Effects of different space allowances on growth performance, blood profile and pork quality in a grow-to-finish production system

  • Jang, J.C.;Jin, X.H.;Hong, J.S.;Kim, Y.Y.
    • Asian-Australasian Journal of Animal Sciences
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    • v.30 no.12
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    • pp.1796-1802
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    • 2017
  • Objective: This experiment was conducted to evaluate the optimal space allowance on growth performance, blood profile and pork quality of growing-finishing pigs. Methods: A total of ninety crossbred pigs [$(Yorkshire{\times}Landrace){\times}Duroc$, $30.25{\pm}1.13kg$] were allocated into three treatments (0.96: four pigs/pen, $0.96m^2/pig$; 0.80: five pigs/pen, $0.80m^2/pig$; 0.69: six pigs/pen, $0.69m^2/pig$) in a randomized complete block design. Pigs were housed in balanced sex and had free access to feed in all phases for 14 weeks (growing phase I, growing phase II, finishing phase I, and finishing phase II). Results: There was no statistical difference in growing phase, but a linear decrease was observed on average daily gain (ADG, p<0.01), average daily feed intake (ADFI, p<0.01), and body weight (BW, p<0.01) with decreasing space allowance in late finishing phase. On the other hand, a quadratic effect was observed on gain to feed ratio in early finishing phase (p<0.03). Consequently, overall ADG, ADFI, and final BW linearly declined in response to decreased space allowance (p<0.01). The pH of pork had no significant difference in 1 hour after slaughter, whereas there was a linear decrease in 24 h after slaughter with decreasing space allowance. Floor area allowance did not affect pork colors, but shear force linearly increased as floor space decreased (p<0.01). There was a linear increase in serum cortisol concentration on 14 week (p<0.05) with decreased space allocation. Serum IgG was linearly ameliorated as space allowance increased on 10 week (p<0.05) and 14 week (p<0.01). Conclusion: Data from current study indicated that stress derived from reduced space allowance deteriorates the immune system as well as growth performance of pigs, resulting in poor pork quality. Recommended adequate space allowance in a grow-to-finish production system is more than $0.80m^2/pig$ for maximizing growth performance and production efficiency.

Effects of the plane of nutrition for grower pigs on their grow-finish performance and meat quality in winter

  • Yang, Bo-Seok;Kim, Myeong Hyeon;Choi, Jung-Seok;Jin, Sang Keun;Park, Man-Jong;Song, Young-Min;Lee, Chul Young
    • Journal of Animal Science and Technology
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    • v.61 no.1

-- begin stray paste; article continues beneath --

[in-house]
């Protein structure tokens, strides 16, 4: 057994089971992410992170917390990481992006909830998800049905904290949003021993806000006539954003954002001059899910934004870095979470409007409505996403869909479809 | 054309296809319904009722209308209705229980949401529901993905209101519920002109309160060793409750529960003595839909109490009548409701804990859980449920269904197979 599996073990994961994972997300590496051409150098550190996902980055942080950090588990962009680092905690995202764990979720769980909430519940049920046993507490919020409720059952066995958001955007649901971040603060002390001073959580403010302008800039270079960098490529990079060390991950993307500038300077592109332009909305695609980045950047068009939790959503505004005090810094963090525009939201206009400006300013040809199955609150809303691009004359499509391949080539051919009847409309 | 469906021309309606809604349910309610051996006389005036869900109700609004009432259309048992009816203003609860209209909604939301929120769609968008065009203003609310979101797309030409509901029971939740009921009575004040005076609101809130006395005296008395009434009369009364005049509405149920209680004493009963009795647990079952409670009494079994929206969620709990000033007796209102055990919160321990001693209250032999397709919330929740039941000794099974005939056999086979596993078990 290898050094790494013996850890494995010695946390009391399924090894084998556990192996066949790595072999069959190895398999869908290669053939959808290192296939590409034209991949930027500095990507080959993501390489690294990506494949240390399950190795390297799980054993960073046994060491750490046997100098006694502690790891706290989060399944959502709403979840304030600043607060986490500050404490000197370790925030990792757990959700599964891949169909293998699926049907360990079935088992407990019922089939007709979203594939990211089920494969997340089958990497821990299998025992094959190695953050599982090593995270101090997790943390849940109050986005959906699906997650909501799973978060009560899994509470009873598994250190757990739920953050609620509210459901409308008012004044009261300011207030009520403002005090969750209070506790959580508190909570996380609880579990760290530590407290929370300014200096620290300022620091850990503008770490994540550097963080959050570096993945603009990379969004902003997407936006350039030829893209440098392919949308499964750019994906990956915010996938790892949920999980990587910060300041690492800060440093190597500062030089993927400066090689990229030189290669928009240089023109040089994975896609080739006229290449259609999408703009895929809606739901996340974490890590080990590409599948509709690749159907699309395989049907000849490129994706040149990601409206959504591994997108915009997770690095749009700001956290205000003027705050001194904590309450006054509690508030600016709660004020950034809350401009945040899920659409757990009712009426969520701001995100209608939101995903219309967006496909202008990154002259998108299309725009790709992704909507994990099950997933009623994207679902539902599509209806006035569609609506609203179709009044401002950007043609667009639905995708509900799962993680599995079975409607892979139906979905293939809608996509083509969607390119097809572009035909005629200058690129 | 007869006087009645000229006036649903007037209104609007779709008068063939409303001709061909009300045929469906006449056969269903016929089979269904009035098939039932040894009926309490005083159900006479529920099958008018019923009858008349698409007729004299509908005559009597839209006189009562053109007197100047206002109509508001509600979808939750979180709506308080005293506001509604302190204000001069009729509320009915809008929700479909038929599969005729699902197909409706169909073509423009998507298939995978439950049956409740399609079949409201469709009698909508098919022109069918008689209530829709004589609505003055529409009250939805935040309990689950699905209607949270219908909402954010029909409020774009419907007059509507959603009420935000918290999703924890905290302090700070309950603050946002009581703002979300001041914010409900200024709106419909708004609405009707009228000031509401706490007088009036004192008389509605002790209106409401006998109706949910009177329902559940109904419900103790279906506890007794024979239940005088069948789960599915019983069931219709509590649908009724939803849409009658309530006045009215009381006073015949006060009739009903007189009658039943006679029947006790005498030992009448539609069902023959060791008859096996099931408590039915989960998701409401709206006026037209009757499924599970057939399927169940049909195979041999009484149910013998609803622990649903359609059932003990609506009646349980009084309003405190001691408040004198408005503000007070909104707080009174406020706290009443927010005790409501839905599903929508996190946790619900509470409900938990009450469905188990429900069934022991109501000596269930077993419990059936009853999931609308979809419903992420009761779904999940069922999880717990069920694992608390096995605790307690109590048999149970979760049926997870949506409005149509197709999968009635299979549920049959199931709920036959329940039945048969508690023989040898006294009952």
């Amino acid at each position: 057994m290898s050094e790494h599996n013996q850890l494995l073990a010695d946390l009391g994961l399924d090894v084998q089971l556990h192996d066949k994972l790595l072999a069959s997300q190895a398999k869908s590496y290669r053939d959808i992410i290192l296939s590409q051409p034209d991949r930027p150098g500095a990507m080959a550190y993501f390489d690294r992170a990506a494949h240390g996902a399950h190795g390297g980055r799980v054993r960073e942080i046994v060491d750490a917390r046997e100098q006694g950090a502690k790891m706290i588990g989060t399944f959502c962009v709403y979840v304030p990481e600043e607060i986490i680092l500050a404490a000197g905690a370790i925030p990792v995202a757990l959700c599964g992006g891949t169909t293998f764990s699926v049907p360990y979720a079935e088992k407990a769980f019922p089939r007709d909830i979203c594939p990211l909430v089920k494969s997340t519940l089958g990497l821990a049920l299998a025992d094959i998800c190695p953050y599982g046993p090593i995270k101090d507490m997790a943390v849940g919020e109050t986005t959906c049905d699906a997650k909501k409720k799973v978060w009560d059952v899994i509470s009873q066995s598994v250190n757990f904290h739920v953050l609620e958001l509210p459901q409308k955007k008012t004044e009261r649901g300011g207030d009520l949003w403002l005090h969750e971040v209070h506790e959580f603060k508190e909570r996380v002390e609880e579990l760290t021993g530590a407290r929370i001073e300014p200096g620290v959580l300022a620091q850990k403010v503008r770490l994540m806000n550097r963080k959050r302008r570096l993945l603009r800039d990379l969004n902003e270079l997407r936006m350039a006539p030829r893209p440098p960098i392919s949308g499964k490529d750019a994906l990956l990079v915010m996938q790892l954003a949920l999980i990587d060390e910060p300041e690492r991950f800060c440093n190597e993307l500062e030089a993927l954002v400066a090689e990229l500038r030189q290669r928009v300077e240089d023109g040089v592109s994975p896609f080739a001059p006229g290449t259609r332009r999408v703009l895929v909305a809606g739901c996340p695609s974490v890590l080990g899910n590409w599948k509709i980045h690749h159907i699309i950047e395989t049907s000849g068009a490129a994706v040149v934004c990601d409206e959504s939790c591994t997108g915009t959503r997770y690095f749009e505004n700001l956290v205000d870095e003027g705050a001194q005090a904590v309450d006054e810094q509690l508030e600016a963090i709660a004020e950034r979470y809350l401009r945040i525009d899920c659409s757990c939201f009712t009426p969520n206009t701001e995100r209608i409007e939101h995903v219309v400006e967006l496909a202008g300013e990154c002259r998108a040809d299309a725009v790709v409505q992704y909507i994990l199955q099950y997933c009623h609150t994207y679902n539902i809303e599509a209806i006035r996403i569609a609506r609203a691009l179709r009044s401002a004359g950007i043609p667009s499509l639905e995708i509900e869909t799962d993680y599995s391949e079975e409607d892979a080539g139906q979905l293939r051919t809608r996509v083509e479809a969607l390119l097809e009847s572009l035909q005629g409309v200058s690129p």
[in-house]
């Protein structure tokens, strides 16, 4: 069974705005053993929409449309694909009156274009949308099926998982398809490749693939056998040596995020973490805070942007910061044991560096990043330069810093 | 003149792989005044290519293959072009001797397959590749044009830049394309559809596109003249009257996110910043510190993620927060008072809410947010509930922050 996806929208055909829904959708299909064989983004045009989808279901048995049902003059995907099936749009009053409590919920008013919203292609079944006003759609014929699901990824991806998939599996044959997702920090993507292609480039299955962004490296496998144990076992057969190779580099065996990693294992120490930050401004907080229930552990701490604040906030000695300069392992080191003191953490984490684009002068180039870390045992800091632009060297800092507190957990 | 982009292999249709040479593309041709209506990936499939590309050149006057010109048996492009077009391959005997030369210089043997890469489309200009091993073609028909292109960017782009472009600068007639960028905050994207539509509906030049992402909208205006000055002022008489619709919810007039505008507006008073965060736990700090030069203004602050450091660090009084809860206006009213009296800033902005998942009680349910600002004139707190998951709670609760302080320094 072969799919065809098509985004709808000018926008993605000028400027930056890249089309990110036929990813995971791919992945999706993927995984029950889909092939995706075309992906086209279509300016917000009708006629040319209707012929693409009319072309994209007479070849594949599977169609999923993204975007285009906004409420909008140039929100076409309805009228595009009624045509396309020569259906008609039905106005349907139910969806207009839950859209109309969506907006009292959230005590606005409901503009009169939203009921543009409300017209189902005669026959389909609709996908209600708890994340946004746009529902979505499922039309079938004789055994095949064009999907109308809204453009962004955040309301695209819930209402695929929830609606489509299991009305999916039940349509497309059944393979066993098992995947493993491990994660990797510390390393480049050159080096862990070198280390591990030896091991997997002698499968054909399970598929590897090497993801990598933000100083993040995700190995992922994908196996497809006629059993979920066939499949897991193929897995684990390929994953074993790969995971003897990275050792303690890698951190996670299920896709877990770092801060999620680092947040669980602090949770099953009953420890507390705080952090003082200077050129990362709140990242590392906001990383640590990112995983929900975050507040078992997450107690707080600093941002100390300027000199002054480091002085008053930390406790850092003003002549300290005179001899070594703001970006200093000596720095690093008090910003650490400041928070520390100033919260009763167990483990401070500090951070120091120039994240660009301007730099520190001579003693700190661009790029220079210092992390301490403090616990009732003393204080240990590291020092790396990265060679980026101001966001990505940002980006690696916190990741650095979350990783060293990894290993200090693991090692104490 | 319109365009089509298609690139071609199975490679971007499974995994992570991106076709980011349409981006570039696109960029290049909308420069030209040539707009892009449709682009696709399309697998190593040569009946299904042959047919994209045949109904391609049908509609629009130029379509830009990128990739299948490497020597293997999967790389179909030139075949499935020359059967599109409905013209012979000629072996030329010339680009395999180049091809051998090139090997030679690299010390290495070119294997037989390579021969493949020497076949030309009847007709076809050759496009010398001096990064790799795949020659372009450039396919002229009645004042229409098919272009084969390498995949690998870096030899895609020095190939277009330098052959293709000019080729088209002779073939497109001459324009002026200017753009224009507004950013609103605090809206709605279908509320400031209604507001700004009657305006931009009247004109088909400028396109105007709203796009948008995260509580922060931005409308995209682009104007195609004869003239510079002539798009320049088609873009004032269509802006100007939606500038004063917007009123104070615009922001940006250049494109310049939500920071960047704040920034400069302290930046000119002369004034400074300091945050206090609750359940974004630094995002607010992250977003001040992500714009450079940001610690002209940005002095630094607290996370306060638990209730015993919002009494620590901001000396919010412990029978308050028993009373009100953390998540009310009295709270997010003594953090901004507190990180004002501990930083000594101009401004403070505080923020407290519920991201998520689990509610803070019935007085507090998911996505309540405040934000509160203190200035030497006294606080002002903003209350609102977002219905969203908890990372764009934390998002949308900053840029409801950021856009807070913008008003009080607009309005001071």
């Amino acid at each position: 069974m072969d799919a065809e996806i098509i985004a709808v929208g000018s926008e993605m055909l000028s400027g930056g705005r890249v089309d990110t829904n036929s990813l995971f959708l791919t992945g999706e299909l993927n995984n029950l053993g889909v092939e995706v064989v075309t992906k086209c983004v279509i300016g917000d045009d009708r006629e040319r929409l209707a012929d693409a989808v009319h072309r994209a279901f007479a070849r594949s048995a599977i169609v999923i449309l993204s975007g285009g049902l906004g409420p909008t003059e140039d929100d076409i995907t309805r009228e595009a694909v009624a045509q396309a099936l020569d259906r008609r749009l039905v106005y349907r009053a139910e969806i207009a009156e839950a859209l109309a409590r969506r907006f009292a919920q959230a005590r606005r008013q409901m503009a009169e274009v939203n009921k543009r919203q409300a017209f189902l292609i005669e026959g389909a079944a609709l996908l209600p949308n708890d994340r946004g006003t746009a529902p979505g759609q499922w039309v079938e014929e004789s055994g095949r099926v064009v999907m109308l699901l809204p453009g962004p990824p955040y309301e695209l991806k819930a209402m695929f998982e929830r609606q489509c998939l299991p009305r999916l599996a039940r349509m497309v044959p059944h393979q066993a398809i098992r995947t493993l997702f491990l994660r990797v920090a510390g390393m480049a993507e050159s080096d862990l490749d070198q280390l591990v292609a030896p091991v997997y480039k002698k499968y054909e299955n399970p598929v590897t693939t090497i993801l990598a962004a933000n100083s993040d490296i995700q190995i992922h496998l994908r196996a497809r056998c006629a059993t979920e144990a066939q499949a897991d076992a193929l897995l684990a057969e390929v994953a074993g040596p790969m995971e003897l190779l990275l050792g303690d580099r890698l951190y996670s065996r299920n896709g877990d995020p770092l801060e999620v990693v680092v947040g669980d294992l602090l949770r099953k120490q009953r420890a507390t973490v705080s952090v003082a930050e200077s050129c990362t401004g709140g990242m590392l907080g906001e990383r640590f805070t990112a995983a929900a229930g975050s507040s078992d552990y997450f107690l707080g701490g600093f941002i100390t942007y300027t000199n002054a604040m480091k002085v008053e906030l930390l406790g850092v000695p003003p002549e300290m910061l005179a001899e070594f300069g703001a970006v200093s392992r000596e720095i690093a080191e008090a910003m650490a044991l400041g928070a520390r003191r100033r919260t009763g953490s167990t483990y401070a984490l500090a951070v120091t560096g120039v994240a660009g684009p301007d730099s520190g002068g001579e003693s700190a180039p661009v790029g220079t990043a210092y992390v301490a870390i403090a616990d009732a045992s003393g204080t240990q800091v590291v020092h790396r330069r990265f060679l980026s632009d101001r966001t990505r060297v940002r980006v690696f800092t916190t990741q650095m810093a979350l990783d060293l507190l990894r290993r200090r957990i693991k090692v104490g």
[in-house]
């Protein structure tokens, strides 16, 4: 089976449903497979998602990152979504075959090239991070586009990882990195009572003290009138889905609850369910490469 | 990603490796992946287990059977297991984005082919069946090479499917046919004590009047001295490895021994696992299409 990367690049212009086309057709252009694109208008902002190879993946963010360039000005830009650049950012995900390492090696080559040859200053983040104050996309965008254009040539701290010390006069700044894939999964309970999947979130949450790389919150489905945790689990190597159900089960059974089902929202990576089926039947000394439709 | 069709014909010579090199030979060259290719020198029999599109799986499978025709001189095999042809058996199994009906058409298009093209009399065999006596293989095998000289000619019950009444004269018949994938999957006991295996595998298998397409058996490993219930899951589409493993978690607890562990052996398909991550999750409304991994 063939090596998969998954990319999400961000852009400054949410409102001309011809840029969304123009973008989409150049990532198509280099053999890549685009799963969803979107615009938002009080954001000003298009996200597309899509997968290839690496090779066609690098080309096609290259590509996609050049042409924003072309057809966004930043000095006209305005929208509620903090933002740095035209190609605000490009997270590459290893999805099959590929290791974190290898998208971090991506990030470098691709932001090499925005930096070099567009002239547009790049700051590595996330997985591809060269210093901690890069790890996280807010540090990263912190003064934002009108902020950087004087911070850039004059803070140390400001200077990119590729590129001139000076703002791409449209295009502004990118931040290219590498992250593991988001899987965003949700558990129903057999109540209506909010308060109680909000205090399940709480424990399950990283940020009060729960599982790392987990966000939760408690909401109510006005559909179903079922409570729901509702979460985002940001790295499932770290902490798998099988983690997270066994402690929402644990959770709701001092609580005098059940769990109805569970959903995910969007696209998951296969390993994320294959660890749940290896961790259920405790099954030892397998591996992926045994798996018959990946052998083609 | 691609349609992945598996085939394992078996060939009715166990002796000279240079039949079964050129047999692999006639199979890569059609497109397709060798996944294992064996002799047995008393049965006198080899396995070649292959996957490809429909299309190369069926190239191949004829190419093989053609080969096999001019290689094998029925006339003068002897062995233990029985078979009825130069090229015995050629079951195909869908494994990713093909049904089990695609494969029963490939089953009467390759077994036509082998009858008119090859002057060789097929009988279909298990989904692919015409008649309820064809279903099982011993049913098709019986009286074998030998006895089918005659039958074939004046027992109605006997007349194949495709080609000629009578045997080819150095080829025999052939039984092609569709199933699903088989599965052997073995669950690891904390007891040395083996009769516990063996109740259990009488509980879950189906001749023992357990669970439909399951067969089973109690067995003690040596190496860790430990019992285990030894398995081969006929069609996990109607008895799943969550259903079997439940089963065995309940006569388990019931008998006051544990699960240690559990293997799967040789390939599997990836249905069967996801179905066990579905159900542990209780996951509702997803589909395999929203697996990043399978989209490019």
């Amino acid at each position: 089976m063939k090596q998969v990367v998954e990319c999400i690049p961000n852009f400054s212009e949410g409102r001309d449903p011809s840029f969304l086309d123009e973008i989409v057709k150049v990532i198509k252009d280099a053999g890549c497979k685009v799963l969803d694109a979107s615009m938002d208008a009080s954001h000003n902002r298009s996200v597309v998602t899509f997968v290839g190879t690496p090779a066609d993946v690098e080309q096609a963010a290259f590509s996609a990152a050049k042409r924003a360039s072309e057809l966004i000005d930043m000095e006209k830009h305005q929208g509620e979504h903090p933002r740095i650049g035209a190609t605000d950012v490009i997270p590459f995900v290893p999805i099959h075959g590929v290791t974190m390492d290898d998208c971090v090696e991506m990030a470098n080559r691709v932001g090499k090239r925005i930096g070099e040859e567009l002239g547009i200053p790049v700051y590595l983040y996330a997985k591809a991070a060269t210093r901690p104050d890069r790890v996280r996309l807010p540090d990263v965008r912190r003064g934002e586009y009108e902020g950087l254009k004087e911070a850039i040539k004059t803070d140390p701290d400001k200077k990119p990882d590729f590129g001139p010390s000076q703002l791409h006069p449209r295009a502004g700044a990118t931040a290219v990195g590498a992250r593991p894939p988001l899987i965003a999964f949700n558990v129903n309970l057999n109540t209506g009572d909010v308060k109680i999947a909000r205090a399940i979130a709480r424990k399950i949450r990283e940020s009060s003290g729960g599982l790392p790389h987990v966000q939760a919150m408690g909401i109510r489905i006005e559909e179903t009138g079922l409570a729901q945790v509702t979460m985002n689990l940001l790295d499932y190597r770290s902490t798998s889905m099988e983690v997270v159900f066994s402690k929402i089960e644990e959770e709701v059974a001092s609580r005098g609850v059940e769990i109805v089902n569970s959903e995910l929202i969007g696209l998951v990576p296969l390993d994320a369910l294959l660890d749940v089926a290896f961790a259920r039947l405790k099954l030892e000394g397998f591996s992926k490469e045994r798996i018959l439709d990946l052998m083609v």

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    • pp.1-9
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    • 2019
  • Little is known about the effects of the plane of nutrition on growth performance and meat quality of grow-finish pigs under commercial production conditions. The present study was thus addressed to this virtually unanswered question. One hundred and two barrows and 102 gilts weighing approximately 24 kg were fed phase I and II grower diets with a high, medium, or low plane of nutrition (HP, MP, or LP) to approximately 43 and 70 kg, respectively, in 6 replicates (pens). Subsequently, the HP and MP groups were fed the HP and MP1 finisher diets, respectively, the LP group being fed a second MP (MP2) finisher diet (LP1 group). Moreover, 68 LP-grower-fed barrows and gilts were added to the feeding trial and fed the MP1 and LP finisher diets to approximately 95 kg and thereafter, respectively (LP2 group). All MP diets had the lysine:calorie ratios comparable to the RNC recommendations, with < 18% differences between those of the HP and LP diets. The finisher pigs were reared in 16 pens and slaughtered at approximately 115 kg. The gain:feed ratio, but not average daily gain (ADG), was greater for the HP group than for the MP and LP during the grower phase I whereas during the grower phase II, ADG was greater (p < 0.05) for the HP and LP groups vs. MP. During the finisher phase I, ADG was less for the LP (LP1 + LP2) group vs. HP and MP, with no difference between the HP and MP groups; the gain:feed ratio was less for the LP vs. MP group. Backfat thickness was greater for the LP vs. HP group. The water holding capacity of fresh longissimus dorsi muscle (LM) and the sensory juiciness score for cooked LM were greatest for the LP group, the sensory flavor and tenderness scores being greater for the LP group vs. MP. In conclusion, results suggest that compensatory growth occurred for the LP and MP groups during the grower phase II and finisher phase I, respectively, with fat deposition increased for the LP group and that meat quality could be improved by the use of LP.